In our classrooms, I’m afraid we often create students whose only choice when faced with a challenge is Option 1. In their minds, there’s a right answer, a correct result, one path to a solution, a single definitive interpretation. If they don’t come up with the lone answer the teacher is seeking, then they’ve failed. They can start over or simply give up.

What if we helped students embrace Option 2? Education, after all, should be about a search for knowledge and understanding. Students should cultivate a playful curiosity.

In fact, I’m decreeing that in my world 2016 is “The Year of Playful Curiosity.” I hope the students and teachers I work with open their minds, banish their insecurities, and wonder “what if?” along with me.

Imagine what would happen in English classes if students trusted their own ideas and didn’t feel compelled to run to the internet to find out what The Scarlet Letter really means. What if they got excited by examining a sentence or paragraph from a book they were reading just to explore what the author was doing with words? They might even try playing with words in similar ways in their own writing.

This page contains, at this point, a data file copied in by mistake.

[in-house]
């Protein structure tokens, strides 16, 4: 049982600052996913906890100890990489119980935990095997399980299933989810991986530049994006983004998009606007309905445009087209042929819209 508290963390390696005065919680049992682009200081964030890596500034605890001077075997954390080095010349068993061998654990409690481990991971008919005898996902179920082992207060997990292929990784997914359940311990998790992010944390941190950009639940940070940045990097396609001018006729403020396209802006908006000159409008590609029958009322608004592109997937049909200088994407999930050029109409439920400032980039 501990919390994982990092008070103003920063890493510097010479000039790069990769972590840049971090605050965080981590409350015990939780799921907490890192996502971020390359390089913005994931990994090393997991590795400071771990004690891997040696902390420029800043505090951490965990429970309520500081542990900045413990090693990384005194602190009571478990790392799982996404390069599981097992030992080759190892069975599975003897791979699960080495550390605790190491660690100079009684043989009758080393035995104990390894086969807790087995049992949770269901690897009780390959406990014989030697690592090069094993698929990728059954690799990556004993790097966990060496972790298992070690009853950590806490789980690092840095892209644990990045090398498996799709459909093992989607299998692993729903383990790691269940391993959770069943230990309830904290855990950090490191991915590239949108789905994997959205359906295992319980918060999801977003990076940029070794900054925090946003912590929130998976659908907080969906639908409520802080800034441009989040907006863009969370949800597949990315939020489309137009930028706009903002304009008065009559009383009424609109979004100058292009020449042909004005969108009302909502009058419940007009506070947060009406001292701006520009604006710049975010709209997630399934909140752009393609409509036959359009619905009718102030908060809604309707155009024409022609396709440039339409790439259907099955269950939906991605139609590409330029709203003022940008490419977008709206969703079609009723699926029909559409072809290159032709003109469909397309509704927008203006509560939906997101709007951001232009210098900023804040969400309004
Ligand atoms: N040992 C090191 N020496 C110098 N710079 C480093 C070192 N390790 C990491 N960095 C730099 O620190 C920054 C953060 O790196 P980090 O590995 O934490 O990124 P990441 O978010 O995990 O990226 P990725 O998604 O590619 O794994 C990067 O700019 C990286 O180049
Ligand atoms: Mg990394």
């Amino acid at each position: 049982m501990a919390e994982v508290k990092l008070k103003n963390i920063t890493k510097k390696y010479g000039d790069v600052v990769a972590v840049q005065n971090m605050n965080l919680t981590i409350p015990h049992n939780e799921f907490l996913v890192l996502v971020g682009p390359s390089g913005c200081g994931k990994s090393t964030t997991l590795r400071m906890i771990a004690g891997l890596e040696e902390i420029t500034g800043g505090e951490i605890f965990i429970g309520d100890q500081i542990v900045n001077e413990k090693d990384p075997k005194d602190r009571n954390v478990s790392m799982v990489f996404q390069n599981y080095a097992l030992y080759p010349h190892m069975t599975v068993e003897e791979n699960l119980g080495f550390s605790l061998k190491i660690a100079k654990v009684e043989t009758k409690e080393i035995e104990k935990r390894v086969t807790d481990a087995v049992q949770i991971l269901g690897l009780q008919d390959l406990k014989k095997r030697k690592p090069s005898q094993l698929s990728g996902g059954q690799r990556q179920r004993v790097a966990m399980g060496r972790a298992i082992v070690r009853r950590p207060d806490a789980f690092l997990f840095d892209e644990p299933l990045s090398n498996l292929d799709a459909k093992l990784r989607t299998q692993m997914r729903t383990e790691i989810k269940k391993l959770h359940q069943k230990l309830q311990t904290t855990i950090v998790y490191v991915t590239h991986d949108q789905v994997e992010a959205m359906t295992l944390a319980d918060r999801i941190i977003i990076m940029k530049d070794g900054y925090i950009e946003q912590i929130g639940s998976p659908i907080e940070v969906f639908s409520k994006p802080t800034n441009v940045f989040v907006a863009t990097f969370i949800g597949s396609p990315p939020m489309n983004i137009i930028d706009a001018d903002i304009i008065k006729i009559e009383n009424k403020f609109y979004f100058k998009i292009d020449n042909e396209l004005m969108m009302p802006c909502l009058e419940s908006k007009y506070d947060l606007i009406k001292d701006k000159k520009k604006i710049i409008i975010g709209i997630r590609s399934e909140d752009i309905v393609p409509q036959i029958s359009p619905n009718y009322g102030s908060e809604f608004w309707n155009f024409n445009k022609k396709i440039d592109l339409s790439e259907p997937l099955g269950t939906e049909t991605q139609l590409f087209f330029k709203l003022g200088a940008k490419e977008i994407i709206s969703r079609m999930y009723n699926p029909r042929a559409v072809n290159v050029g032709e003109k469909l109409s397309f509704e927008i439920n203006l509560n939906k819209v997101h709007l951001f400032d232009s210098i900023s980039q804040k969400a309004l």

What if classes raised more questions than answers? What if teachers didn’t predetermine the “right” answer to the essay or discussion question beforehand but only decided what criteria would demonstrate a successful response? What if students grew accustomed to playing around with ingredients, with numbers, with ideas, and with concepts in a safe and exciting environment?

The Understanding By Design framework our district uses for unit planning (Wiggins and McTighe) stresses real-world application, experiential learning, meaningful performance expectations, variety of experience and methods, and creation of meaning rather than accumulation of knowledge. Unit planners determine an acceptable outcome to measure learning and then design the learning experiences students need to reach that outcome. The best units won’t move students in a lockstep fashion to a uniform result; they will allow students to explore, grapple with concepts, play around with ideas, try them on for size, return to the drawing board, and wrestle their way to an acceptable solution. There’s ample room for playful curiosity in these UbD units.